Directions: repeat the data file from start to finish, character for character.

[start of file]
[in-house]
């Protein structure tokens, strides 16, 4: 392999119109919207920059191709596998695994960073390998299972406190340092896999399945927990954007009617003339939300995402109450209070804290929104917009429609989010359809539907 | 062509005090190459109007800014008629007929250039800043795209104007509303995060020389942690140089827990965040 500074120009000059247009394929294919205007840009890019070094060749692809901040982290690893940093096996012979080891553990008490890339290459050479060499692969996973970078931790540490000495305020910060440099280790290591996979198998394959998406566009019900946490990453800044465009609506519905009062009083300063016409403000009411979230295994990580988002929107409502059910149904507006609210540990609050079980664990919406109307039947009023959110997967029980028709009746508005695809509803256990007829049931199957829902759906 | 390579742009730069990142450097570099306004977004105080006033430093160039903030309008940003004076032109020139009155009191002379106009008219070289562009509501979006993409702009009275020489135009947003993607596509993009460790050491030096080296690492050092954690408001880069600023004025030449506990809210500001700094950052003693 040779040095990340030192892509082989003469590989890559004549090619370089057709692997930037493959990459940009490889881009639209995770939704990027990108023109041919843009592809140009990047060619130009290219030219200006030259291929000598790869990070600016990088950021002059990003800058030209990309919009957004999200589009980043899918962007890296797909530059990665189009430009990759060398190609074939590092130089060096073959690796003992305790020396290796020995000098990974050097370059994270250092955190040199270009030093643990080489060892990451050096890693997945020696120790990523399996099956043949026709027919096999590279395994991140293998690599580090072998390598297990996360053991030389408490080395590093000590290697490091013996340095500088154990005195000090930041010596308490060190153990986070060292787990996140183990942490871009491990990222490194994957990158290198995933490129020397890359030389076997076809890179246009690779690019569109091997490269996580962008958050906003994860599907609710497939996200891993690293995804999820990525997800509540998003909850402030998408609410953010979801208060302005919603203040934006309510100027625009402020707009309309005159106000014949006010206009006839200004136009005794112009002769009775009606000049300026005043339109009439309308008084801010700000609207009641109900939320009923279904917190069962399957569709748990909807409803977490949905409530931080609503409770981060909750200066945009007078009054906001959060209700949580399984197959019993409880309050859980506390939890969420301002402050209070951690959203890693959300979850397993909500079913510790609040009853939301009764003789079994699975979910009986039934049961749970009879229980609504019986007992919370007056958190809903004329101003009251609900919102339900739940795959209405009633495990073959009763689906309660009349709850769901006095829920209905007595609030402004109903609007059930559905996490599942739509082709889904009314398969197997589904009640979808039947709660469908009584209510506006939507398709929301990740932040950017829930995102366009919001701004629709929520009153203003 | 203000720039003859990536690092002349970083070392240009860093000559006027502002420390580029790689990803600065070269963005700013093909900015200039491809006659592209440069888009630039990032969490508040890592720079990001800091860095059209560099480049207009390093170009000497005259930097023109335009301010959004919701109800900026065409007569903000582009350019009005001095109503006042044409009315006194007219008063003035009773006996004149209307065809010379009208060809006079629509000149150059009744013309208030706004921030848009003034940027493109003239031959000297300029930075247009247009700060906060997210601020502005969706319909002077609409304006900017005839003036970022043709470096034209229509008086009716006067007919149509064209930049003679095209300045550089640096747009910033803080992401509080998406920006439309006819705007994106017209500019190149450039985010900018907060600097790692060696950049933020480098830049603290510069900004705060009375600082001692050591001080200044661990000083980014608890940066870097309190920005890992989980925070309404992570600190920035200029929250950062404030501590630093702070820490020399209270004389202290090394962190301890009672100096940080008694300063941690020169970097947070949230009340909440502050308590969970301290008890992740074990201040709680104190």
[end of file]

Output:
[in-house]
């Protein structure tokens, strides 16, 4: 392999119109919207920059191709596998695994960073390998299972406190340092896999399945927990954007009617003339939300995402109450209070804290929104917009429609989010359809539907 | 062509005090190459109007800014008629007929250039800043795209104007509303995060020389942690140089827990965040 500074120009000059247009394929294919205007840009890019070094060749692809901040982290690893940093096996012979080891553990008490890339290459050479060499692969996973970078931790540490000495305020910060440099280790290591996979198998394959998406566009019900946490990453800044465009609506519905009062009083300063016409403000009411979230295994990580988002929107409502059910149904507006609210540990609050079980664990919406109307039947009023959110997967029980028709009746508005695809509803256990007829049931199957829902759906 | 390579742009730069990142450097570099306004977004105080006033430093160039903030309008940003004076032109020139009155009191002379106009008219070289562009509501979006993409702009009275020489135009947003993607596509993009460790050491030096080296690492050092954690408001880069600023004025030449506990809210500001700094950052003693 040779040095990340030192892509082989003469590989890559004549090619370089057709692997930037493959990459940009490889881009639209995770939704990027990108023109041919843009592809140009990047060619130009290219030219200006030259291929000598790869990070600016990088950021002059990003800058030209990309919009957004999200589009980043899918962007890296797909530059990665189009430009990759060398190609074939590092130089060096073959690796003992305790020396290796020995000098990974050097370059994270250092955190040199270009030093643990080489060892990451050096890693997945020696120790990523399996099956043949026709027919096999590279395994991140293998690599580090072998390598297990996360053991030389408490080395590093000590290697490091013996340095500088154990005195000090930041010596308490060190153990986070060292787990996140183990942490871009491990990222490194994957990158290198995933490129020397890359030389076997076809890179246009690779690019569109091997490269996580962008958050906003994860599907609710497939996200891993690293995804999820990525997800509540998003909850402030998408609410953010979801208060302005919603203040934006309510100027625009402020707009309309005159106000014949006010206009006839200004136009005794112009002769009775009606000049300026005043339109009439309308008084801010700000609207009641109900939320009923279904917190069962399957569709748990909807409803977490949905409530931080609503409770981060909750200066945009007078009054906001959060209700949580399984197959019993409880309050859980506390939890969420301002402050209070951690959203890693959300979850397993909500079913510790609040009853939301009764003789079994699975979910009986039934049961749970009879229980609504019986007992919370007056958190809903004329101003009251609900919102339900739940795959209405009633495990073959009763689906309660009349709850769901006095829920209905007595609030402004109903609007059930559905996490599942739509082709889904009314398969197997589904009640979808039947709660469908009584209510506006939507398709929301990740932040950017829930995102366009919001701004629709929520009153203003 | 203000720039003859990536690092002349970083070392240009860093000559006027502002420390580029790689990803600065070269963005700013093909900015200039491809006659592209440069888009630039990032969490508040890592720079990001800091860095059209560099480049207009390093170009000497005259930097023109335009301010959004919701109800900026065409007569903000582009350019009005001095109503006042044409009315006194007219008063003035009773006996004149209307065809010379009208060809006079629509000149150059009744013309208030706004921030848009003034940027493109003239031959000297300029930075247009247009700060906060997210601020502005969706319909002077609409304006900017005839003036970022043709470096034209229509008086009716006067007919149509064209930049003679095209300045550089640096747009910033803080992401509080998406920006439309006819705007994106017209500019190149450039985010900018907060600097790692060696950049933020480098830049603290510069900004705060009375600082001692050591001080200044661990000083980014608890940066870097309190920005890992989980925070309404992570600190920035200029929250950062404030501590630093702070820490020399209270004389202290090394962190301890009672100096940080008694300063941690020169970097947070949230009340909440502050308590969970301290008890992740074990201040709680104190």